At least a dozen New York police departments claim to have no misconduct records from the last 50 years
At least 12 New York state police departments claim to have no records of officer misconduct from the past 50 years, according to responses to Freedom of Information Law (FOIL) requests.
As protests for police accountability and reform continue, transparency changes are already taking place in cities across America — even as public records show emerging new challenges.
We’ve loved seeing the creative ways users have used our Assignments crowdsourcing tools, from digging through documents to building petitions. Now, to help newsrooms quickly gather answers to big questions, we’ve created an experimental spinoff of Assignments designed to help organize volunteers in gathering and label large amounts of data no matter where it may live.
New York State senator blasts requests, saying police transparency “unintended consequence” of police transparency bill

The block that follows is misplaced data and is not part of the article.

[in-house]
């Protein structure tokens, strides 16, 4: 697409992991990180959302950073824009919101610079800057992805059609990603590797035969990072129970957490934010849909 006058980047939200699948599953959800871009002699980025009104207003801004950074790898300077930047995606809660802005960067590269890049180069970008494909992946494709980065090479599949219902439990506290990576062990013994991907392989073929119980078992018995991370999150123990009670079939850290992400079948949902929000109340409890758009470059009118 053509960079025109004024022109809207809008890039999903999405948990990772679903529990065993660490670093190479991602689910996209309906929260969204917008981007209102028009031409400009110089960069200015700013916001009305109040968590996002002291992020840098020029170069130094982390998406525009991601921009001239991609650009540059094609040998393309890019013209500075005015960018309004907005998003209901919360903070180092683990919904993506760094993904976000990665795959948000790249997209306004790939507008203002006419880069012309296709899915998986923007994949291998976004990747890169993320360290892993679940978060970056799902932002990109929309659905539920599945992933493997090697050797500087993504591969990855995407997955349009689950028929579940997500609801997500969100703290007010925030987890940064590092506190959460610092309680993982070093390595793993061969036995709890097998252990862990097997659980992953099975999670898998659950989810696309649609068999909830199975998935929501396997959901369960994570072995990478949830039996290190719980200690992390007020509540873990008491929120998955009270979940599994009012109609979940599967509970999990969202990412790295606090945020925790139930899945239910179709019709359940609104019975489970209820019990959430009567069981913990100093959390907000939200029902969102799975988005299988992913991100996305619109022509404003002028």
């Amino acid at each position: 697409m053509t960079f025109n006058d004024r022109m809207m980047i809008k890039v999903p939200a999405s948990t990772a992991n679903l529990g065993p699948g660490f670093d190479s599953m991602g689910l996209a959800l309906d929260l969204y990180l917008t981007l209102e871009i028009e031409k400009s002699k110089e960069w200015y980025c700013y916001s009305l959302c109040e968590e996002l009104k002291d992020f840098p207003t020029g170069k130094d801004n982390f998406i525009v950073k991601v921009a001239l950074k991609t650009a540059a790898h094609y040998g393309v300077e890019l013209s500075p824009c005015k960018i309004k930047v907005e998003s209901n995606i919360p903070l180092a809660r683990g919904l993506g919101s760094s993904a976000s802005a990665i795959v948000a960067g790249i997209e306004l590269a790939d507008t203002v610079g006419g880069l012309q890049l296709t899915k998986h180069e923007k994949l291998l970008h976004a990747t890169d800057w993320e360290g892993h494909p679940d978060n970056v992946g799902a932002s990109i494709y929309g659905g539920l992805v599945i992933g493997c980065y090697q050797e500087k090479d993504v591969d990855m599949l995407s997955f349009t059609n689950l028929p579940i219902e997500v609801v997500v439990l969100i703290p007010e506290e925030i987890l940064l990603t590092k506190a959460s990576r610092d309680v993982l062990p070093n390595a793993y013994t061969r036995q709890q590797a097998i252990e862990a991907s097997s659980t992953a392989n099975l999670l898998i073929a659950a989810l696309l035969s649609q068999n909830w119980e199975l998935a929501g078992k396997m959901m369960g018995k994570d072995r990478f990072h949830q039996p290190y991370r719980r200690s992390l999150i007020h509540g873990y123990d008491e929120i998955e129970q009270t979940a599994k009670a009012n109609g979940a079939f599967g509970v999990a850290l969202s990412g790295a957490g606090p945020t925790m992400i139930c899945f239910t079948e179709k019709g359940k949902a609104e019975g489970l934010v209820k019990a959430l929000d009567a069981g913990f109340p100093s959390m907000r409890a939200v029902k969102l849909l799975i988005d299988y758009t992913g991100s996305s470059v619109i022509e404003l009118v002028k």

A New York state senator blasted MuckRock’s latest transparency project to access police disciplinary records, calling it an “unintended consequence” of recent legislation designed to allow access to police disciplinary records.
We’re offering a free training session and plenty of ways to demand transparency in the midst of a pandemic and the movement for police accountability.
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Police misconduct is often hidden from public view and settling the lawsuits that result can be a regularly costly business for police departments. Police departments in the United States spend hundreds of thousands of dollars each year to pay the victims of these crimes. Help us shine a light on misconduct settlements in your town. Submit the name of a city and state. We’ll handle the rest.